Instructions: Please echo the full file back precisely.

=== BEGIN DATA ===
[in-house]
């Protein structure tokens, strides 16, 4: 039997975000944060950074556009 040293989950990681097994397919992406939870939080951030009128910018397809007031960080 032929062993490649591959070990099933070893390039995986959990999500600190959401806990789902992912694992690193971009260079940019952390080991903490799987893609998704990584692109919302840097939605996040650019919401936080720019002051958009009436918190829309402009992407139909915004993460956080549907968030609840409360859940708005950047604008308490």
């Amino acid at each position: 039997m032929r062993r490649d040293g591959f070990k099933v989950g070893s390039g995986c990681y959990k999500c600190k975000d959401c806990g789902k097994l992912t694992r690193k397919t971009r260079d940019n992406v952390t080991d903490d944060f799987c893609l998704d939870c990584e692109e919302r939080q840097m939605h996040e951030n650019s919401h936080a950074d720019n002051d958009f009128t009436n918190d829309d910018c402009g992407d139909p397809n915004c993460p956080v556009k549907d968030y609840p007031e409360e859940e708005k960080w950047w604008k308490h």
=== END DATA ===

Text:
[in-house]
């Protein structure tokens, strides 16, 4: 039997975000944060950074556009 040293989950990681097994397919992406939870939080951030009128910018397809007031960080 032929062993490649591959070990099933070893390039995986959990999500600190959401806990789902992912694992690193971009260079940019952390080991903490799987893609998704990584692109919302840097939605996040650019919401936080720019002051958009009436918190829309402009992407139909915004993460956080549907968030609840409360859940708005950047604008308490």
């Amino acid at each position: 039997m032929r062993r490649d040293g591959f070990k099933v989950g070893s390039g995986c990681y959990k999500c600190k975000d959401c806990g789902k097994l992912t694992r690193k397919t971009r260079d940019n992406v952390t080991d903490d944060f799987c893609l998704d939870c990584e692109e919302r939080q840097m939605h996040e951030n650019s919401h936080a950074d720019n002051d958009f009128t009436n918190d829309d910018c402009g992407d139909p397809n915004c993460p956080v556009k549907d968030y609840p007031e409360e859940e708005k960080w950047w604008k308490h």